Megan Sockling, 19, is the founder of SSAFE (Suicide Support and Awareness for All).
The association was created to help improve the “mental well-being” of society.
For Meghan’s family, lockdown has been very difficult.
Speaking to YEP, she told how her brother struggled with his mental health and attempted suicide several times over the course of six months.
Meghan, who is from Eastbourne but moved to Leeds five years ago, said her family had seen a “lack of support” for relatives of those affected by mental health in this way.
Keen to make a difference, she returned to university and set out to create a community to inform and educate her peers. Her ambition is to work with mental health charities and education platforms to spread the message.
with Secretary Chloe Davison, 19; Treasurer Alex Simpson-Hayter, 19, and Edwina O’Connor, 21, school liaison, Meghan had hoped the community would succeed in their goals.
Since its inception, the association has gained hundreds of followers and hosted a number of lectures within the university.
Speaking to YEP, Megan said: “We now have a seven-member panel that helps with promotional events and welfare as well.
“There are 15 members who have signed up with us but over 70 members to our mailing list, 160 followers and more members to come when we host a booth in our new start week at the University of Leeds.”
Alex Simpson-Hayter, 19, said the group hosted a “give it first” event in October.
She added, “It was a tea and talk session that focused on the word ‘stigma’.”
In general, it means a negative opinion or thought associated with a particular activity, word, or feeling.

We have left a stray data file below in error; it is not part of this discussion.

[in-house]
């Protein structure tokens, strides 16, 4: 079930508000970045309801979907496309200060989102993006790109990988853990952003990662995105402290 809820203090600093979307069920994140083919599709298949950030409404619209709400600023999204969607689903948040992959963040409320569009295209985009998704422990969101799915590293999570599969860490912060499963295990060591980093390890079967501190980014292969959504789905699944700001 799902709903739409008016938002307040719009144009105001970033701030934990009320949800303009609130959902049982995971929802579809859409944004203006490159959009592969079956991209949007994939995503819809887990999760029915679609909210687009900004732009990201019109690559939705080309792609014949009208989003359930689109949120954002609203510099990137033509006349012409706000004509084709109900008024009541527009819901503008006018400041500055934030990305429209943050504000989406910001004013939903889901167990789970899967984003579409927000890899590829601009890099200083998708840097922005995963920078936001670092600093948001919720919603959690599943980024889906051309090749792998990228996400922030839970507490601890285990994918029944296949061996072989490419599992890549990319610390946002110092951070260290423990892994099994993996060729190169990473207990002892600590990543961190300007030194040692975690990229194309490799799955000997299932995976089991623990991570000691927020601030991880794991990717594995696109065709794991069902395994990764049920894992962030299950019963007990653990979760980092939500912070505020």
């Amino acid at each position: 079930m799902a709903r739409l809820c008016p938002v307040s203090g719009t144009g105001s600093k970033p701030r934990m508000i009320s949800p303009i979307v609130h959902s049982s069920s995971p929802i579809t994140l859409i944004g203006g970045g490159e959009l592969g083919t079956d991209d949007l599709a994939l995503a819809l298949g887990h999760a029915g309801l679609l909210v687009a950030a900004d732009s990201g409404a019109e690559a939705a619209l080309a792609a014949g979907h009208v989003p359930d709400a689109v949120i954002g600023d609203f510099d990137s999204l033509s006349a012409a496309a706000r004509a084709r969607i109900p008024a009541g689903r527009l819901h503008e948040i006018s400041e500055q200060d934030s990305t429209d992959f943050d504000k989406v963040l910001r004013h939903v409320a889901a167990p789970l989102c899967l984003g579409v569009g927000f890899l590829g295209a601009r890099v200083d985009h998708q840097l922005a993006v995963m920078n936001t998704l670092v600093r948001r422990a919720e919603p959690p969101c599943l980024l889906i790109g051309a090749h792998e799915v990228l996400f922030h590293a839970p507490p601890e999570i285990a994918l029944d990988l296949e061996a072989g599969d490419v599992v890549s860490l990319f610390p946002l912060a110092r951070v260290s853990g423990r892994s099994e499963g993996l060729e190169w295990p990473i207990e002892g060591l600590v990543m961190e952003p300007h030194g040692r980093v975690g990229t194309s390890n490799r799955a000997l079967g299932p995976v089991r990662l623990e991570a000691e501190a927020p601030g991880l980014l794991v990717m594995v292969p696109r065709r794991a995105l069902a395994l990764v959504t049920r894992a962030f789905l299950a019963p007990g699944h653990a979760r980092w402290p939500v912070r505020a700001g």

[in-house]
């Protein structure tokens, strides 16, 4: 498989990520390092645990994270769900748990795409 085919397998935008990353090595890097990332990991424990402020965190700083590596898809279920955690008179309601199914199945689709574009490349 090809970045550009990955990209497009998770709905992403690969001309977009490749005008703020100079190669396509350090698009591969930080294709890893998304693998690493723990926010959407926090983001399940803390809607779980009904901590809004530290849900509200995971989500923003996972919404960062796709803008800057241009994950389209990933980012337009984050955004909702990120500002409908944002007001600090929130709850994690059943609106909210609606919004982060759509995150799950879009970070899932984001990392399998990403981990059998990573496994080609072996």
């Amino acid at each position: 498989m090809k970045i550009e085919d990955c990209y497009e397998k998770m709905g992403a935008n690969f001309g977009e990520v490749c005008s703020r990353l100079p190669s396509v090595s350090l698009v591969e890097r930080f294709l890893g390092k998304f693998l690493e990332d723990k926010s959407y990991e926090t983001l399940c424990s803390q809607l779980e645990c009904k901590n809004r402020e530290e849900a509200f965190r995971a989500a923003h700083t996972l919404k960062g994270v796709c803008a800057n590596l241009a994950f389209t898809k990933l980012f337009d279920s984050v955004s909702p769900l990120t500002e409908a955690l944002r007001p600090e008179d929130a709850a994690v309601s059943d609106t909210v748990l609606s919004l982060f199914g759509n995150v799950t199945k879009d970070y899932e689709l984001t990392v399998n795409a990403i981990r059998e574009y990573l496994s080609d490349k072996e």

“In the session we talked about stigma in relation to mental health and suicide, as everyone shared their experiences of stigma and ways to get rid of it.
“We had a fun activity at the end where we all wrote on a piece of paper and collected our feelings and thoughts which provided a helpful experience for those negatively affected by this! It was a lovely session with a good turnout for a new new association!”
“Everyone who attended the session expressed how they found the session really useful and can’t wait for future events.
“He showed us that community is a really positive thing that can have a huge impact on students on campus and hopefully go beyond that.”
Rhiannon Stiller, 19, is the association’s publicist.
She said, “I love producing different graphics and content so I am very happy with my position on the committee.
“My goals are to raise awareness of suicide prevention and mental health online, as well as showcase the various fundraising events that we hope to carry out throughout the new year.
“This community has really progressed so far this past year, I can’t wait to see how far it will go in 2022.”
Planned events for the New Year including a well-being event with therapy dogs, papyrus training on suicide prevention, fortnightly tea and talks and various fundraising activities such as a pub quiz.
The group also plans to go to schools from next year to give advice.
Anyone interested in following the community can visit their Instagram page at @luussafe
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